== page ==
We love to share writing about student writing! Here, in no particular order, are some reader favorites from the last several years. You’ll find a nice range of posts by teachers, authors and writing coaches. See more of our articles and book reviews about strengthening writing instruction at our Writing Index page.
Students who write in class every day become more skillful at expressing what they feel and what they are learning, says NBCT and writing project leader Mary Tedrow. Using quality prompts that connect content and personal experience helps students “write their way to an understanding of curricula.”
Literacy expert Regie Routman takes teachers for a ride and demonstrates how to avoid roadblocks that make writing less than doable, effective and gratifying. The destination? Classrooms where students routinely write to think, problem solve, create and explore.
Despite her strong commitment to 21st century collaborative learning, Amber Chandler admits she’d “always held back from allowing my students to work together on their writing.” Would everyone be engaged? Could it be graded? Then her kids showed her the way.
The difficulty students have in writing clearly can be traced to many factors, says literacy consultant Sarah Tantillo, from muddled pre-CCSS standards to weak teaching practices. Here she offers concrete suggestions to correct persistent writing problems that students bring with them to the secondary grades.
In her article on conferencing with student writers, teacher-author Marilyn Pryle tells how she manages multiple writing conferences with each student during a class period. The key: give students small manageable tasks they can do on their own – as you circulate. Great tips!
For ELA educator Cheryl Mizerny, detecting plagiarism and determining consequences require more energy than proactively planning assignments so they don’t lend themselves to copying. She shares strategies to support learning while making plagiarism less attractive to middle school students.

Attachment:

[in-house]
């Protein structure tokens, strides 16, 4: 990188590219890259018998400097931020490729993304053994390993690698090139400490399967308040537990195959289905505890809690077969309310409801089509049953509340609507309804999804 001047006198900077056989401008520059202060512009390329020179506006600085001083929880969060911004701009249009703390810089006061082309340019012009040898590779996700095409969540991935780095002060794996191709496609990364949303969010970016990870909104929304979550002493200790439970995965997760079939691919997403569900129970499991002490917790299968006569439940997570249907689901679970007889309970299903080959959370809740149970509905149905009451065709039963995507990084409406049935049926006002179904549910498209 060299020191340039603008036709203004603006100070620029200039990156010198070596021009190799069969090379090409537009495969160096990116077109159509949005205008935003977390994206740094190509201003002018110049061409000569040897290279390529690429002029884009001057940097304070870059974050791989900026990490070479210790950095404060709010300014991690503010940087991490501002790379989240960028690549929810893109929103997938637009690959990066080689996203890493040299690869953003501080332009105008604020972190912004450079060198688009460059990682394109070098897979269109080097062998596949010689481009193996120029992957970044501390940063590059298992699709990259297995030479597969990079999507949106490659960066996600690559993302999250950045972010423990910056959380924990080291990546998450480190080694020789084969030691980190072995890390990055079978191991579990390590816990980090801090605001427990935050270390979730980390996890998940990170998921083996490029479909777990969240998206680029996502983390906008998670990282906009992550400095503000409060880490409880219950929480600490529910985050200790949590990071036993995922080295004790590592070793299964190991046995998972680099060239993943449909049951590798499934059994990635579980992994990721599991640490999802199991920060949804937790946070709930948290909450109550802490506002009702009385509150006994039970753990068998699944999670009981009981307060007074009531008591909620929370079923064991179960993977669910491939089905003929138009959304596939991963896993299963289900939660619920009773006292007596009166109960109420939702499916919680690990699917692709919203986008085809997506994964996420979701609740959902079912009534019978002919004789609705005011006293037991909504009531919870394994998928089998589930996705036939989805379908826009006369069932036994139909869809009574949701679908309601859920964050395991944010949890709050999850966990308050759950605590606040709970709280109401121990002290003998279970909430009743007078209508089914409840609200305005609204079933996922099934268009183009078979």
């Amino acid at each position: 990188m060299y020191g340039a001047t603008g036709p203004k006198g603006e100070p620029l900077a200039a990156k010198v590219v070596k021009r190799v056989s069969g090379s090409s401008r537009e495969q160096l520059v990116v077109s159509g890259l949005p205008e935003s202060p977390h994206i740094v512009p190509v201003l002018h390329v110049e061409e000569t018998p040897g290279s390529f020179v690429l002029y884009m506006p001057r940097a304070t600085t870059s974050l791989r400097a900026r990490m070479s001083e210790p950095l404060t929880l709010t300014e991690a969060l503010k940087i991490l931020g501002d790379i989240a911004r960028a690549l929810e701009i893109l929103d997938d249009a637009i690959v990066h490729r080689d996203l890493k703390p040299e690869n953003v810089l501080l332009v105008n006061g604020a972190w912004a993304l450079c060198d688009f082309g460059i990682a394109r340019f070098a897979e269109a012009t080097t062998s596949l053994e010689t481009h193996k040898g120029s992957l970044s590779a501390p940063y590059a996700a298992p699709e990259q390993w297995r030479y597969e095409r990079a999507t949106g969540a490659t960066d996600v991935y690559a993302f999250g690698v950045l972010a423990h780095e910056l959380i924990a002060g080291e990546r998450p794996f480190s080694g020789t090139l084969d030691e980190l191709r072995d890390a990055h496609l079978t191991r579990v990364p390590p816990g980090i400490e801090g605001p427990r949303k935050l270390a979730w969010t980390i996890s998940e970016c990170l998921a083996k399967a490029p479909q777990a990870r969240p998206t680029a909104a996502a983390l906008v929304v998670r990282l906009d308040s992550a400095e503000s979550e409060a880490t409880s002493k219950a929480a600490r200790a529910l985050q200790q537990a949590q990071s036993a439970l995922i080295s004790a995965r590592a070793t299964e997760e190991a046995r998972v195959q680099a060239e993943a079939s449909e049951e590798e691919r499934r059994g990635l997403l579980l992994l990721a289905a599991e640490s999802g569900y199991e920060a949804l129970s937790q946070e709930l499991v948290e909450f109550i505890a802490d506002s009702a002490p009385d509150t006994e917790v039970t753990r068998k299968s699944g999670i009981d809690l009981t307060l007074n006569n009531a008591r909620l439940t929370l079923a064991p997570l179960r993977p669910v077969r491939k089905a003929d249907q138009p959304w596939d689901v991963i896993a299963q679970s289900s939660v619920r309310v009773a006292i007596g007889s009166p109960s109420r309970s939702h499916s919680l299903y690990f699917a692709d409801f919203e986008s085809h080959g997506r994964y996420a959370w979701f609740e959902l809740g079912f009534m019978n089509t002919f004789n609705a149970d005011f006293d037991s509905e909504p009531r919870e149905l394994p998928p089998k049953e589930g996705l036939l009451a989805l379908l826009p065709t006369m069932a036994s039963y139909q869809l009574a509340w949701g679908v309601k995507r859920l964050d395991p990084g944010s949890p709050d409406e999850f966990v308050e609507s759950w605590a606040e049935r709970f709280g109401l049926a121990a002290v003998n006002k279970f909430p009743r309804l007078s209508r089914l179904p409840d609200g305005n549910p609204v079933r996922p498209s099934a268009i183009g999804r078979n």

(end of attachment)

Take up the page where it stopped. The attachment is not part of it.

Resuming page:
Educators may be reluctant to try memoir writing with middle grades kids, but the rewards are considerable, says 8th grade teacher-author Jake Wizner. He shares three insights that can help guide teachers as they enrich the student writing experience.
What happens when second person narrative meets interactive historical fiction? Kevin Hodgson’s sixth graders find out as he introduces digital Make Your Own Adventures. Click through choices in students’ Google Slides to venture into early civilization.
Leaping into writing with students can be almost as thrilling as sky-diving, says Mary Tarashuk, who has now tried both. Here she describes how she is modeling “the writer as reader” with her upper elementary students and shares their organizer for narrative writing.
Effective note-taking can deepen understanding, but students rarely develop this skill on their own, writes Curtis Chandler. With a few tweaks we can help middle schoolers transform the painful process of note-taking into a terrific tool for thinking and improving the writing process. Tips & links included.
When Sandy Wisneski engaged middle graders in a comic book project that combined writing, art and social studies, she wanted a whiz-bang culminating activity. She struck virtual gold when she found professional comics illustrator and author Alex Simmons.